Skepticism/critical thinking

Respectful Insolence

Category archives for Skepticism/critical thinking

One of the hazards of standing up for science and science-based medicine (and against cranks) is that some of these cranks will try to contact you at work. That’s why I have a policy about blog-related e-mails sent to me work address, and that policy is that I usually ignore them, whereas I might actually…

Remember Alan Yurko? To remind those of you not familiar with this particularly odious excuse for a human being, I’ll briefly relate who he is and why he’s so vile. Alan Yurko is a baby killer, pure and simple. He shook his 10-week-old son to death. Normally, such a pitiful excuse for a human being…

Our pharma overlords will be displeased…

There’s an oft-quoted saying that’s become a bit of a cliché among skeptics that goes something like this: There are two kinds of medicine: medicine that’s been proven scientifically to work, and medicine that hasn’t. This is then often followed up with a rhetorical question and its answer: What do call “alternative medicine” that’s been…

“Forced” to be an antivaccinationist?

Every so often there are articles or posts about which I want to blog that, for whatever reason, I don’t get around to. I’ve alluded before to my observation that blogging tends to be a “feast or famine” sort of activity. Sometimes, there isn’t a lot going on, and, if there’s one thing I’ve failed…

Ideologically motivated bad science, pseudoscience, misinformation, and lies irritate me. In fact, arguably, they are the very reason I started this blog. True, over time my focus has narrowed. I used to write a lot more about creationism, more general skeptical topics, Holocaust denial, 9/11 Trutherism, and the like, but these days I rarely write…

Overselling preclinical results

As part of my ongoing effort to make sure that I never run out of blogging material, I subscribe to a number of quack e-mail newsletters. In fact, sometimes I think I’ve probably overdone it. Every day, I get several notices and pleas from various wretched hives of scum and quackery, such as NaturalNews.com, Mercola.com,…

I sense a disturbance in the skeptical blogosphere. It is something that I half-expected, but, even so, it nonetheless somewhat surprised me when it arrived in the form of comments on my blog and e-mails from readers, fellow supporters of science-based medicine, and others asking me what I thought. In a way, it makes me…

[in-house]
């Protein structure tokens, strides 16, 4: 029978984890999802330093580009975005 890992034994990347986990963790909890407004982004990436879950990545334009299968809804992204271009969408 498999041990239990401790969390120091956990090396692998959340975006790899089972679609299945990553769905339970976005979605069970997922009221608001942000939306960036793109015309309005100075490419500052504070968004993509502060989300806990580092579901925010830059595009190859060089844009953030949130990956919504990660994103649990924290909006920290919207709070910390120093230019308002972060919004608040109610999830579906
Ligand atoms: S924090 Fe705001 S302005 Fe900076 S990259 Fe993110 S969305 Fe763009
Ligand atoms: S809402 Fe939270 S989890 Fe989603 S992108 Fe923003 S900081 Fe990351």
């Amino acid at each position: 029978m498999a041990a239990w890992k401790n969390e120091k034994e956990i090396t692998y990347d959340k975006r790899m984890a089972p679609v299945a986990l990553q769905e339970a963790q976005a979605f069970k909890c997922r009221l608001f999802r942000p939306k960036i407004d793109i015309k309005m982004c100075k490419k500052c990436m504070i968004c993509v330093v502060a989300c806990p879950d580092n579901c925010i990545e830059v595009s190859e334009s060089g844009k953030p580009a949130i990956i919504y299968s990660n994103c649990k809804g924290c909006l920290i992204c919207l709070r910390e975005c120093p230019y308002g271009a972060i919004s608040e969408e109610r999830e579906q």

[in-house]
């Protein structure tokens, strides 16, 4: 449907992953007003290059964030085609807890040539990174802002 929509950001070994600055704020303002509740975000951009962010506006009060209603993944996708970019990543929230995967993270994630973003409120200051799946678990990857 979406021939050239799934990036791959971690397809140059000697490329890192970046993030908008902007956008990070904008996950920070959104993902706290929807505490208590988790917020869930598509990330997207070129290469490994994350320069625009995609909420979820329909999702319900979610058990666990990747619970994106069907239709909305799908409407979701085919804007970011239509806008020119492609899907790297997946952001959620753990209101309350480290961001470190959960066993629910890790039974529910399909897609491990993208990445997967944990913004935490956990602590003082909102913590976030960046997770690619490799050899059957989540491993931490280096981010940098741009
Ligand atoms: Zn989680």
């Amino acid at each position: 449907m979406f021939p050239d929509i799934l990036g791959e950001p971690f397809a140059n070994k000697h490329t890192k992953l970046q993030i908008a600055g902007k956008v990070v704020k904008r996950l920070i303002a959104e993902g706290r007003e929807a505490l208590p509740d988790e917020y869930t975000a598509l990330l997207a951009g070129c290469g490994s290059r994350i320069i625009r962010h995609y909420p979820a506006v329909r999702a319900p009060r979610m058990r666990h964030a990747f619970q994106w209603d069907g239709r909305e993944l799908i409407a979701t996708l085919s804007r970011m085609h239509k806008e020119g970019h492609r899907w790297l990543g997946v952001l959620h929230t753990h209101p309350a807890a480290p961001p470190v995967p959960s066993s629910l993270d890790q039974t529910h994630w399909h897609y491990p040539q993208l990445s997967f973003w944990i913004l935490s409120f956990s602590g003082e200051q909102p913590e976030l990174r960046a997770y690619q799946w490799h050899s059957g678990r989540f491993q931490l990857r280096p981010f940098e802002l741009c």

One of the overarching issues, if not the overarching issue that makes so-called “complementary and alternative medicine” (CAM)—or, as it’s now more commonly called, “integrative medicine”—so problematic is prior plausibility. It’s also one of the most difficult to explain to the lay public, because to someone not trained in science it can sound like not…

More data on why people reject science

Although I focus mostly on medical topics, such as vaccines, alternative medicine, and cancer quackery, I don’t limit myself to such topics. True, I used to write a lot more about evolution and creationism, the paranormal, and other standard skeptical topics, but over the last couple of years I’ve realized where my strength is and…

Believe it or not, after nearly eight years blogging and around five years before that cutting my skeptical teeth on that vast and wild (and now mostly deserted and fallow) wilderness that was Usenet, I have occasionally wondered whether what I’m doing is worthwhile. Sometime around 1998, after I first discovered Holocaust denial on Usenet,…

If only… (Or, no science for you!)

I must admit, there are times when I see something that someone else has written and, in a fit of intense envy, wish very much that I had written it. This is just such a time, and Tony Ballantyne has written just such a piece. Even better, his piece, entitled If only…, was published in…

Here we go again. Every so often, criticism of the antivaccine movement builds to the point where it extends beyond the blogosphere to enter the national zeitgeist in a way in which people other than blogging geeks like myself start to take notice. It happened a few years ago, when washed up actress Jenny McCarthy…